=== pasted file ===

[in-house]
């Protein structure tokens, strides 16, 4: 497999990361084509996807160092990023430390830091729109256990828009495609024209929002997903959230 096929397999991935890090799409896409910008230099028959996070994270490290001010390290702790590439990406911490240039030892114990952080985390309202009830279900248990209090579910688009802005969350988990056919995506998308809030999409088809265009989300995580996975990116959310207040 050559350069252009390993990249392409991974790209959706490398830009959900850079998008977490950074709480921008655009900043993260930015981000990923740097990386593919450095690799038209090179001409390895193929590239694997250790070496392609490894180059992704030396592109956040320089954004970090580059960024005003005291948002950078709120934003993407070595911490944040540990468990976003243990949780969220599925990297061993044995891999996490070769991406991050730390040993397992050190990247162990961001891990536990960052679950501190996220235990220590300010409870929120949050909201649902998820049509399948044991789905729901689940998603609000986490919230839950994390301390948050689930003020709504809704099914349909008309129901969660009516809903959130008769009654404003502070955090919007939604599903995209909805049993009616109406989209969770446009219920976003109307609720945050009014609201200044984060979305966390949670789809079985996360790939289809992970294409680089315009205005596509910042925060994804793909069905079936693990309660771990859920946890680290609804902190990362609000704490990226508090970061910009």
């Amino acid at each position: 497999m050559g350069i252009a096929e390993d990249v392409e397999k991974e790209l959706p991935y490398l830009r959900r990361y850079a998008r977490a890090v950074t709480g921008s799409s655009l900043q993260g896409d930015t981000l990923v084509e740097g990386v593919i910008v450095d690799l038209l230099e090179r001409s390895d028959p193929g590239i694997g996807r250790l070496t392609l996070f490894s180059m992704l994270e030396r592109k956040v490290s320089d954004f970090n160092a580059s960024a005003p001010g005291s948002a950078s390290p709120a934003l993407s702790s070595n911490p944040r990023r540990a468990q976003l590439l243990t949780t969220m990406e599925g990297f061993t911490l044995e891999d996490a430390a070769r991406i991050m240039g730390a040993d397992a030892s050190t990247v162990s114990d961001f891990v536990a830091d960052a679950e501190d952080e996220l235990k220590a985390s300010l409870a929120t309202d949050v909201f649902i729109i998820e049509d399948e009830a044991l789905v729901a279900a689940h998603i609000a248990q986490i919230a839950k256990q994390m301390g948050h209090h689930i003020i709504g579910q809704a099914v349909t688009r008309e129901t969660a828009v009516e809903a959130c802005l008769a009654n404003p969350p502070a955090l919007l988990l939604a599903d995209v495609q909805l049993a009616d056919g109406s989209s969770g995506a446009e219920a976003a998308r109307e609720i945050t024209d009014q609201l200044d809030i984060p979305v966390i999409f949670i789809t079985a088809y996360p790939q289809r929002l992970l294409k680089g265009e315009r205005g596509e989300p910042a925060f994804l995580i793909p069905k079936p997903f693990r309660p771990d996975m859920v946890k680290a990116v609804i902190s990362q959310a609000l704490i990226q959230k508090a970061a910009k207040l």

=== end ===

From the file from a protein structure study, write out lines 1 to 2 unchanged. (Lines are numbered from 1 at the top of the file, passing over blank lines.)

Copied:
[in-house]
């Protein structure tokens, strides 16, 4: 497999990361084509996807160092990023430390830091729109256990828009495609024209929002997903959230 096929397999991935890090799409896409910008230099028959996070994270490290001010390290702790590439990406911490240039030892114990952080985390309202009830279900248990209090579910688009802005969350988990056919995506998308809030999409088809265009989300995580996975990116959310207040 050559350069252009390993990249392409991974790209959706490398830009959900850079998008977490950074709480921008655009900043993260930015981000990923740097990386593919450095690799038209090179001409390895193929590239694997250790070496392609490894180059992704030396592109956040320089954004970090580059960024005003005291948002950078709120934003993407070595911490944040540990468990976003243990949780969220599925990297061993044995891999996490070769991406991050730390040993397992050190990247162990961001891990536990960052679950501190996220235990220590300010409870929120949050909201649902998820049509399948044991789905729901689940998603609000986490919230839950994390301390948050689930003020709504809704099914349909008309129901969660009516809903959130008769009654404003502070955090919007939604599903995209909805049993009616109406989209969770446009219920976003109307609720945050009014609201200044984060979305966390949670789809079985996360790939289809992970294409680089315009205005596509910042925060994804793909069905079936693990309660771990859920946890680290609804902190990362609000704490990226508090970061910009």